- Title companies – Titles companies, which oversee the process of transferring property titles between buyers and sellers, rely on notaries public to acknowledge documents.
- Real estate companies – Title companies often work closely with realtors who use a notary during closings.
- Escrow companies – Escrow officers are typically notaries public.
- Car dealerships specializing in new and pre-owned vehicles often require notary public signing services for sales contracts or vehicle title transfers when required by law.
- Most large corporations have their in-house notary public that they use regularly.
- Construction contractors – Larger construction firms often have a notary public on staff.
- Public or private schools or other educational institutions – Schools often use notaries public.
- Any company that needs notarization regularly should consider hiring a notary public on staff.
In addition to the types of companies that employ notaries public on staff, some government agencies may also have internal notaries on staff.
The idea is that a government agency will provide services to members of the public and use their internal notaries so that these members of the public don’t need to find a separate notary public somewhere else.
Does being a notary look good on a resume?
Definitely! Most employers will see this as a valuable resource, especially if you’re applying for a job in one of the abovementioned industries.
Starting your own notary business?: Start small and grow big
Some new notary publics who start their own notary business try to offer various types of notary services immediately after receiving their notary commission. Instead of starting with the simpler standard notary acts, they want to jump into the more difficult loan signing business.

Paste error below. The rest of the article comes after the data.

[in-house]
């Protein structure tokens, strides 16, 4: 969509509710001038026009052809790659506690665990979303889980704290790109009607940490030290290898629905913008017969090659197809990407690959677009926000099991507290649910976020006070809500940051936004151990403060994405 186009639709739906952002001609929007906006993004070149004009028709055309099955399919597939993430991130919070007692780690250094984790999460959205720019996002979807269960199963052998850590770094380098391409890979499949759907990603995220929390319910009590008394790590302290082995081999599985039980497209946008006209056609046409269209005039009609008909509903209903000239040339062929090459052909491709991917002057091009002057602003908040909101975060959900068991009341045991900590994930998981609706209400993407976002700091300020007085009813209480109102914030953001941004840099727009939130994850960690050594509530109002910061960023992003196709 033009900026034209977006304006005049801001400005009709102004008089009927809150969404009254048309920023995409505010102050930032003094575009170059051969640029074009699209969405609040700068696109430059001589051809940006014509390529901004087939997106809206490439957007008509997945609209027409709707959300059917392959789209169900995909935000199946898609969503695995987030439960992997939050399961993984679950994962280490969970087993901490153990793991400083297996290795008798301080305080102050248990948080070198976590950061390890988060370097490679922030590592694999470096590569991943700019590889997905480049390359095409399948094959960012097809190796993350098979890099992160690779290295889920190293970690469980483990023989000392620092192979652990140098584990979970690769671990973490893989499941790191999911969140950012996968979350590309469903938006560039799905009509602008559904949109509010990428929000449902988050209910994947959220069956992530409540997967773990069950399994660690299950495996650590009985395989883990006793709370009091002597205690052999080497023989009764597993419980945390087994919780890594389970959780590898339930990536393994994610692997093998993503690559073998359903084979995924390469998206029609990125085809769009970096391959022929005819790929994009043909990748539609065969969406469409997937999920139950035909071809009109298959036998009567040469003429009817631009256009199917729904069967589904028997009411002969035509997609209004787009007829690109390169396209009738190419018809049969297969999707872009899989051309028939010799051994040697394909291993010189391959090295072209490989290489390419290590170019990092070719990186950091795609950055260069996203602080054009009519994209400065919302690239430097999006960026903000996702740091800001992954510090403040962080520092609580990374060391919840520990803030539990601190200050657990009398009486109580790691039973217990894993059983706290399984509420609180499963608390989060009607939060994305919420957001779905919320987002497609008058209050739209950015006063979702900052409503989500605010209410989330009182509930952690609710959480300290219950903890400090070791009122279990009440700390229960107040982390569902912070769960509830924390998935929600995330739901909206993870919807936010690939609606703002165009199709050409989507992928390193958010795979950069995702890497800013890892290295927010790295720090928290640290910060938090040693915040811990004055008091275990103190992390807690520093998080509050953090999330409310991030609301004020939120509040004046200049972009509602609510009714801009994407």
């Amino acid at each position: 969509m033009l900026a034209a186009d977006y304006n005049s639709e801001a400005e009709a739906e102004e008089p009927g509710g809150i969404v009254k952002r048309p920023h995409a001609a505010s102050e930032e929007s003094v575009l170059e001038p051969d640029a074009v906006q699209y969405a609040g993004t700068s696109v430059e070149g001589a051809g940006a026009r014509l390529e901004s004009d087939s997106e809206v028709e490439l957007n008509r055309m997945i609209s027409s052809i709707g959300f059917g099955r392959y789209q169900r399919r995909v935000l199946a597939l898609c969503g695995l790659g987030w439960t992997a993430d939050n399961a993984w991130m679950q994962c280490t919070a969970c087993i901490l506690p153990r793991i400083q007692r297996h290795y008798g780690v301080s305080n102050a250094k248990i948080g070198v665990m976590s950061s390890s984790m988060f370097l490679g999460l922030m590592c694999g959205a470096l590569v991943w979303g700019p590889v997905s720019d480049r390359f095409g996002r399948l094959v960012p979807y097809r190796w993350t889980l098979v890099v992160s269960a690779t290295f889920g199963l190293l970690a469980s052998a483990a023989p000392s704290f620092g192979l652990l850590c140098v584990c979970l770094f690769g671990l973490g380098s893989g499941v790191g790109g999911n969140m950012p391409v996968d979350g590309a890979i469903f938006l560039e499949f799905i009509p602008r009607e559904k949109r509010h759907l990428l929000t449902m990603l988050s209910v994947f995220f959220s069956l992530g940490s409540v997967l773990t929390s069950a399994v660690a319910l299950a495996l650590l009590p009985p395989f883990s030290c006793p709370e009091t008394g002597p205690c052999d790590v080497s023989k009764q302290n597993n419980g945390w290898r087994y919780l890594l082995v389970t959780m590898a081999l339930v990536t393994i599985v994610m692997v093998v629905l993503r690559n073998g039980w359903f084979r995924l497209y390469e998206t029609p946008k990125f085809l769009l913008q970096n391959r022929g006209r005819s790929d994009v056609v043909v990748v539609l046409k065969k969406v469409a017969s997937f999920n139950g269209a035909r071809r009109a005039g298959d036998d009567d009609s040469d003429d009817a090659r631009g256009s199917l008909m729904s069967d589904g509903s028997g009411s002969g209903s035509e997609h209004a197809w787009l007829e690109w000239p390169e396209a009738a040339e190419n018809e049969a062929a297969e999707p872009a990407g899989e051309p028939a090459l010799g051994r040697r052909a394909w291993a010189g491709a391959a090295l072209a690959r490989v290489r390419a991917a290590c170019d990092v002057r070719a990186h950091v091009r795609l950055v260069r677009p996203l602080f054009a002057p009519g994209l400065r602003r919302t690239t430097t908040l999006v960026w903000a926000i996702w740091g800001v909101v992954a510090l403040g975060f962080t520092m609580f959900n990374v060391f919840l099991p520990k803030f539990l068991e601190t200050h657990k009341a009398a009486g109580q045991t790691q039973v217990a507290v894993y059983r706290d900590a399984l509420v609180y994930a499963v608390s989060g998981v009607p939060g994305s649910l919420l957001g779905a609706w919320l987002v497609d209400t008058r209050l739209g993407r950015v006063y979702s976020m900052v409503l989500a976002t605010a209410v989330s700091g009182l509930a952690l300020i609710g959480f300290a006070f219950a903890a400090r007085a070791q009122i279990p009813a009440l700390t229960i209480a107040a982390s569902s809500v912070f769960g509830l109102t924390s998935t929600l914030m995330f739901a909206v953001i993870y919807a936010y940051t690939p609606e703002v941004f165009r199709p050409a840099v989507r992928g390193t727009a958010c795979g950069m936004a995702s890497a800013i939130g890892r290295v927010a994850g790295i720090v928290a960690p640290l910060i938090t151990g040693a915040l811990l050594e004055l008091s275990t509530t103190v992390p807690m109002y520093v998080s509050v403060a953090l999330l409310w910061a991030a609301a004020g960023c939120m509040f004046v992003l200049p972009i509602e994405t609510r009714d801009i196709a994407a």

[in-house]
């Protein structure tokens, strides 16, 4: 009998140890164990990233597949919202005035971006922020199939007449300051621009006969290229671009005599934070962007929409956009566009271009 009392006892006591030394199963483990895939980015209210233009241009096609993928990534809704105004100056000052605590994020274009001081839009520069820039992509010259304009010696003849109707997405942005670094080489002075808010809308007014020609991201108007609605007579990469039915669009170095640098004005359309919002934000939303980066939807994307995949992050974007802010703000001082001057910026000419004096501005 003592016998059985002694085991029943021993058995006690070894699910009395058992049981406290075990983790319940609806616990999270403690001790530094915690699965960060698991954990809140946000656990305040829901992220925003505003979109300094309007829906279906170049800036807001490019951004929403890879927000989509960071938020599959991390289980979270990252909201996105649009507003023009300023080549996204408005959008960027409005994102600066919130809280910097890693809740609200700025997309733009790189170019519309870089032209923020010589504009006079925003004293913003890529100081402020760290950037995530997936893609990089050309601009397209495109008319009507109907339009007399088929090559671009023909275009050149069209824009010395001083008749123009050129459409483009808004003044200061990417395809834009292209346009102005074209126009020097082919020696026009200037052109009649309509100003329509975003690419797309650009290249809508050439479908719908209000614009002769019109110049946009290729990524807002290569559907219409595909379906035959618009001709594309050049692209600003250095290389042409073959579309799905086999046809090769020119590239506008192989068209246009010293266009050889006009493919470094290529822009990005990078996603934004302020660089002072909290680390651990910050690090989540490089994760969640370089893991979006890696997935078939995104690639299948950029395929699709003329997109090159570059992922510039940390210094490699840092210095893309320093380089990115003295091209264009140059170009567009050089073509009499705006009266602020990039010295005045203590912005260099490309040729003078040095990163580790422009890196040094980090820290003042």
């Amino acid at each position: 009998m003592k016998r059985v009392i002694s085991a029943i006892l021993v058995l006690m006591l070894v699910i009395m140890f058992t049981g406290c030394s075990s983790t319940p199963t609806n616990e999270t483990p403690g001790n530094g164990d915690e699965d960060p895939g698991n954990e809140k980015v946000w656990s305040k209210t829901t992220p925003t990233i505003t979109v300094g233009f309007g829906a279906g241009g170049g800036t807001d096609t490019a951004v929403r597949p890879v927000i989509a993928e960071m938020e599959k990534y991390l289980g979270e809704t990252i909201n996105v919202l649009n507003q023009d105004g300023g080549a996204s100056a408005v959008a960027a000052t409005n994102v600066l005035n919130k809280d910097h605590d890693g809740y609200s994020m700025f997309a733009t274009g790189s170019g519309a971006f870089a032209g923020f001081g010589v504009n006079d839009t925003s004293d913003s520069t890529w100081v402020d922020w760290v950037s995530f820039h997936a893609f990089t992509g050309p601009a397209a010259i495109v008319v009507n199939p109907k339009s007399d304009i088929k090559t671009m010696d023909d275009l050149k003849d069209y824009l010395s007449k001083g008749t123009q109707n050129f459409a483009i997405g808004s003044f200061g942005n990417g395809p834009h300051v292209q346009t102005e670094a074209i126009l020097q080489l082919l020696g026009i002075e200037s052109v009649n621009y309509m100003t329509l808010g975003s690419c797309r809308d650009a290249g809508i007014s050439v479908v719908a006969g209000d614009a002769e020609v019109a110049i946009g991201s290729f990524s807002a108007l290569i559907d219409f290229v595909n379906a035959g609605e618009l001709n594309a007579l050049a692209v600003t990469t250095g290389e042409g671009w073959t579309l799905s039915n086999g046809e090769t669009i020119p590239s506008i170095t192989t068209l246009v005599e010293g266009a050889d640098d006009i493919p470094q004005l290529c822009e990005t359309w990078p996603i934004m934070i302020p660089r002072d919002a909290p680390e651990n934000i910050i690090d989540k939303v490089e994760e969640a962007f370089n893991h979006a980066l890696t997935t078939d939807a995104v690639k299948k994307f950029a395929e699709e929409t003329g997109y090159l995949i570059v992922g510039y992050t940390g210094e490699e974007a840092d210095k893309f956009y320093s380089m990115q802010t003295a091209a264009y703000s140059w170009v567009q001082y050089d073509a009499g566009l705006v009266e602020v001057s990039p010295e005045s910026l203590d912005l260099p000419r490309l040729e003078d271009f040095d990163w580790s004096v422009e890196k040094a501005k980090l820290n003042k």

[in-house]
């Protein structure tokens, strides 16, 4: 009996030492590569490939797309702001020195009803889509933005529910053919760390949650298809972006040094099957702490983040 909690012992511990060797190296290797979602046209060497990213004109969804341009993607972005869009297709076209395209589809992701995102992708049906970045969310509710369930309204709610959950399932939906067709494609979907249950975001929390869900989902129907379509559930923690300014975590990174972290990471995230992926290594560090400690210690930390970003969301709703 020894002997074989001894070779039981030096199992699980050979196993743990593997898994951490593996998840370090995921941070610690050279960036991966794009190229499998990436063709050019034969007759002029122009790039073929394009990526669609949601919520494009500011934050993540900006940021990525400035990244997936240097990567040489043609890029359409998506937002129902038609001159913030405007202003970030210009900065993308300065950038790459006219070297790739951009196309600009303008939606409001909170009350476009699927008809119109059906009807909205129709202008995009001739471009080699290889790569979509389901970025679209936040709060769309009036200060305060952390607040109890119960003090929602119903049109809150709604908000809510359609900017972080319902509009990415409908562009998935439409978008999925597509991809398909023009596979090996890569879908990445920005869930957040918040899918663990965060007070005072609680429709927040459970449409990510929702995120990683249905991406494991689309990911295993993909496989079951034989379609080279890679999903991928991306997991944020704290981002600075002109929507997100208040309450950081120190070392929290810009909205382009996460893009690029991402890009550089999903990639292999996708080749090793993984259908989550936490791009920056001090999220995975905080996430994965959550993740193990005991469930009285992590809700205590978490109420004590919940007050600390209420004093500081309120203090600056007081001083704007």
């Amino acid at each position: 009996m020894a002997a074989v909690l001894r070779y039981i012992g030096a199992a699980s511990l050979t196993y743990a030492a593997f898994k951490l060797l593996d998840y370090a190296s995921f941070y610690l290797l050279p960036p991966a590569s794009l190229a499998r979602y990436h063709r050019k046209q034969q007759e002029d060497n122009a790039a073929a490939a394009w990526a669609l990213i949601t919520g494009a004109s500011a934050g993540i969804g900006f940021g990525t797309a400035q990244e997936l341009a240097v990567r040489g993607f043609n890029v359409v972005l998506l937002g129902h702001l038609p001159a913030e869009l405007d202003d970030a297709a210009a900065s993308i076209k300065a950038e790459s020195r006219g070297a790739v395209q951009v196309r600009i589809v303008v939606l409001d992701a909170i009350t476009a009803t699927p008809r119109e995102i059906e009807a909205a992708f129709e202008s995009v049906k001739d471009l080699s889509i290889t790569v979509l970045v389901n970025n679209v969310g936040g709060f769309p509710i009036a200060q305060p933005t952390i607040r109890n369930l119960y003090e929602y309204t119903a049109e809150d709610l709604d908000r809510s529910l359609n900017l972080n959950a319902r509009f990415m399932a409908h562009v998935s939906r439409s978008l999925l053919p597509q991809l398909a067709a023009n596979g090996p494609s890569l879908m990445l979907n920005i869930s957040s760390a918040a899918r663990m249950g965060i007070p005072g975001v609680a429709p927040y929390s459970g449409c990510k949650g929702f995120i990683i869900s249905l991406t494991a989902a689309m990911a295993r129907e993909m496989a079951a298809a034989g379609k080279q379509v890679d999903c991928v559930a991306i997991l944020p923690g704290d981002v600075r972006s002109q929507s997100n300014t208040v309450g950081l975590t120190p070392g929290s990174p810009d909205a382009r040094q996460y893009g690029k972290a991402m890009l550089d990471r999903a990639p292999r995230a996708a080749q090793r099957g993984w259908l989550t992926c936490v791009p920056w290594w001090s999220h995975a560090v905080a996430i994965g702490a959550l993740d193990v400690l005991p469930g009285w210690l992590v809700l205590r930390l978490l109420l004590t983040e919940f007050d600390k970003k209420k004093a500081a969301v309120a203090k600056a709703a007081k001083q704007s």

Instead of potentially biting off more than you can chew, stick with one or two services at first and get used to them before moving on. That way, you won’t find yourself not knowing how to provide a notary service when you run a mobile notary business and are on-site at a client’s location.
Once you have more expertise, it’s time to add new services to grow your notary business. This way you slowly become an expert at each service rather than struggling with them all at once. You also will lower the risk of looking like you do not know what you are doing when you conduct signings.
During your early days as a notary public, remember that you’ll undoubtedly make mistakes or have to refer back to the notary law to know what to do— you’re still a human.
Mistakes are simply opportunities to learn, and how you react to this knowledge may impact your career. That’s why it’s important to start with simple notarizations and then move on to other notary services.
Standard notary acts
Performing routine notary services frequently involves traveling to clients to notarize non-real estate-related documents. We consider conducting real property signings like real estate loan closings a more advanced type of notarization.
Or, you might also work at a location where notary customers come to you such as a bank, escrow company, or a mailbox store.
This approach is also the simplest method to start a notary business. It just requires your notarial commission and any other standard state requirements.
Performing standard notary acts is a great way to get experience to know the notary public business before moving on to becoming a loan signing agent.
What is a mobile notary?